When you try something new, sometimes it doesn’t go so well. A week ago, it was looking like I wouldn’t see so much as a drop of maple sap coming out of my taps. There was more than a foot of snow on the ground, and although the temperatures seemed perfect, nothing was happening. I didn’t know the first thing about how to make maple syrup, not to mention all the nuances regarding the tree tapping and sap collection along the way. Continue reading “Do Something New: Tapping Maple Trees and Making Syrup”
Believe me, I’ve been there too. You find yourself in the presence of an abundance of some kind of foraged treasure- perhaps for the first time– and you collect more than you know what to do with. Most of the time these things can be preserved, and we can decide to do with it all later. For some reason I always seem to envision this taking place on a January day that’s so nasty I can’t even go ice fishing.
Anyway, the time to decide what to do with all those chokecherries has come. If you’re like me, you’ve made a couple batches of pancake syrup and/or jelly, but there are still several bags of berries waiting down in the basement freezer. The good news is, chokecherry syrup and jelly are unique and tireless, at least in our house (I believe every forager owes it to themselves to at least try the pancake syrup). The better news is, you don’t have to restrict yourself to syrup and jelly; if you use your imagination a bit and have the patience to endure a little trial and error, there are lots of uses for your purple tree caviar. Continue reading “What to Fix- Chokecherry Recipes”
After the Public Lands Day rally at the state capitol rotunda last year, it seemed like a good idea to keep track of my public land usage until the next rally rolled around. I normally visit a lot of state and federal public lands throughout the year, but never kept a record, and so never really knew the extent of my own personal use. My mission to document my outings proved not only enlightening, but also spurred me on to go new places and try new things.
The following is a visual representation of my visits- as well as my varied activities- on Minnesota’s public lands since last April. You may notice that not every single day or visit is represented by a photograph. For instance, some photographs represent an activity carried out on several different parcels, at noted. Likewise, some outings occurred on many different days, such as foraging in Chippewa National Forest and George Washington State Forest throughout the summer and fall. I only wish I had remembered to bring my rally sign with me every time; regrettably, there are some gaps in coverage.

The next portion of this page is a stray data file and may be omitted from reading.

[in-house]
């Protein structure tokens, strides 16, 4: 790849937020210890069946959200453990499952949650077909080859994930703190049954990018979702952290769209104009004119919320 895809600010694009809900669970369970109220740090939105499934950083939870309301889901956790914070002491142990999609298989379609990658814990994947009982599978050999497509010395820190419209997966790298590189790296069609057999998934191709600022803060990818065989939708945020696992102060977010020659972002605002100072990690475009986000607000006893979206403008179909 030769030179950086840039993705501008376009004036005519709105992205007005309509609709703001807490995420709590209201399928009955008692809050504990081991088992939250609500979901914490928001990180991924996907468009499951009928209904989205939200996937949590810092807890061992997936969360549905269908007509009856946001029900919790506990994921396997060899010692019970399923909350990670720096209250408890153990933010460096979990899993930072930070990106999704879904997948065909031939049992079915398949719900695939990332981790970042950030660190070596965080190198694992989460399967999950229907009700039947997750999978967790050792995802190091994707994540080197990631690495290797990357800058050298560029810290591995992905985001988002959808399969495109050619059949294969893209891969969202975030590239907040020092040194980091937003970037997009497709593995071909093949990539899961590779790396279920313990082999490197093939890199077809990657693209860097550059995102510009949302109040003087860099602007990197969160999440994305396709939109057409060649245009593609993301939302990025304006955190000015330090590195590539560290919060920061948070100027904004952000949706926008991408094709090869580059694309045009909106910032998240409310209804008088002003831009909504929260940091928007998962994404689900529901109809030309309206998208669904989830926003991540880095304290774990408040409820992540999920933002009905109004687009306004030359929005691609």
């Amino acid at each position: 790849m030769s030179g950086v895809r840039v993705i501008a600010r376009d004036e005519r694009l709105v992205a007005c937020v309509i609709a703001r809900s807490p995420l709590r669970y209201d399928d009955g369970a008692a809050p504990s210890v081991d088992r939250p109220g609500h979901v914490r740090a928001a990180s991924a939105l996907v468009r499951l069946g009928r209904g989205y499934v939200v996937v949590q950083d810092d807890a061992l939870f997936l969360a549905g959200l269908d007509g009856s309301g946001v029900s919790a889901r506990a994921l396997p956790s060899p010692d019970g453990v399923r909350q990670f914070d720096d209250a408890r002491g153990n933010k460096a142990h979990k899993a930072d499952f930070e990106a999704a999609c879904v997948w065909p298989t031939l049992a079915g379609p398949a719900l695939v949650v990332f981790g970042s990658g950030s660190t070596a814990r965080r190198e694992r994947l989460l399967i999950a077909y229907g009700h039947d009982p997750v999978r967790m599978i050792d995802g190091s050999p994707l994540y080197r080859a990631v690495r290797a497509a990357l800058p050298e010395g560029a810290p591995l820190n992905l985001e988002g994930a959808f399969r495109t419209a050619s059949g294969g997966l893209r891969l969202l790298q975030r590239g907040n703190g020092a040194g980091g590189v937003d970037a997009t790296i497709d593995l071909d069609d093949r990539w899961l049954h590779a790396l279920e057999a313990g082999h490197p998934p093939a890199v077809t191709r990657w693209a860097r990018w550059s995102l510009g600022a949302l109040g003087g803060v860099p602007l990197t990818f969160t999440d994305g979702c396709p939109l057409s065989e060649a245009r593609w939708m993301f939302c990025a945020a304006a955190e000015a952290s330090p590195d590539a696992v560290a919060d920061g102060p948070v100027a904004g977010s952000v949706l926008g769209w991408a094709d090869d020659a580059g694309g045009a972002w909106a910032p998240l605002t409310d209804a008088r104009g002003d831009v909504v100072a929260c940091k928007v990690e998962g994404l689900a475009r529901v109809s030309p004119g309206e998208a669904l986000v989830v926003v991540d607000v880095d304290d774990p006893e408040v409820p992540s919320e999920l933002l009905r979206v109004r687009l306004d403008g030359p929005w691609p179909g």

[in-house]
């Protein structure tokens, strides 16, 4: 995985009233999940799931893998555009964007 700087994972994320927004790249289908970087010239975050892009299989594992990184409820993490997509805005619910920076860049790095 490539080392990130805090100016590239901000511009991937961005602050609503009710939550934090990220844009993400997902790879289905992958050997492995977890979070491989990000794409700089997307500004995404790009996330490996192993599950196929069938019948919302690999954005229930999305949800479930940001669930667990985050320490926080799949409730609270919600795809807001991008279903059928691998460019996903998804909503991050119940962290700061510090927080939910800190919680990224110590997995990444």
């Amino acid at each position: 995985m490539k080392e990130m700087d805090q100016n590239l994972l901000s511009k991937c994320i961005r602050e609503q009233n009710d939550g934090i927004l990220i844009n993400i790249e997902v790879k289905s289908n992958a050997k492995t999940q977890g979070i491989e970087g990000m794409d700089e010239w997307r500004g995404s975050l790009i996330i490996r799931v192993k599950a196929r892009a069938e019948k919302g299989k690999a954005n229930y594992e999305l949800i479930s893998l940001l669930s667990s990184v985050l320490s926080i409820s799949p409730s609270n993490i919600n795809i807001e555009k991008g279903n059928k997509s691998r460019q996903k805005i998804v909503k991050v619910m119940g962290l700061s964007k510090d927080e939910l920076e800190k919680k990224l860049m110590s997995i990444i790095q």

Our public lands, as you can see, are important to me throughout the year for camping, fishing, hunting, foraging, educating my children, and much more. If you are so inclined, please consider joining the Public Lands Day rally at the Minnesota state capitol February 7th, at 3:00. Thanks, and get outside.
Sucker fishing and camping, Cloquet Valley S.F. and CC Andrews S.F., April 2018 Continue reading “My Public Lands: 2018”
If there was a beauty contest for fungus, I know one that would probably come in last: chaga. Resembling a black scaly scab on the wound of a birch tree, there is really nothing attractive about it. But for every point it loses for its ugliness, it makes up for in medicinal qualities. Well, that’s the reputation it has, anyway. It has quite a following among select foragers. However, that could possibly be chalked up to a lack of other things available to gather through the cold months.
As many times as I’ve suffered from bitingly cold hands and fingers, there is only one time in my entire life that could possibly eclipse the way my fingers felt recently. When I was pretty young, my dad took my brother and me out in the boat to do some last-minute fishing before heading home from the cabin. All I remember was learning how to set the hook, the big juicy bluegills we boated, and my hands being so cold that I probably cried. Late last month, as I gripped my canoe paddle without actually feeling it, my old record for cold hands seemed almost certainly broken. Unlike that memorable day from my childhood, however, I definitely did not shed any tears. This was the last morning of my inaugural whitefish netting trip to northern Minnesota. The air that day was stuck in the low 30s, pushed around by a light wind, and punctuated by intermittent drizzle. The previous four days, unfortunately, were pretty much the same. Continue reading “Do Something New: Whitefish Gill Netting”
The fourth Thursday of November is still more than a month away, but now is the right time to go out and find that Thanksgiving staple: the cranberry. Didn’t know cranberries are growing wild in Minnesota? You’re definitely not alone. Yes, wild cranberries are fairly widespread in our great state, and with a little patience, a person can harvest enough to get a good taste. Continue reading “Foraging in Minnesota: Focus on Cranberries”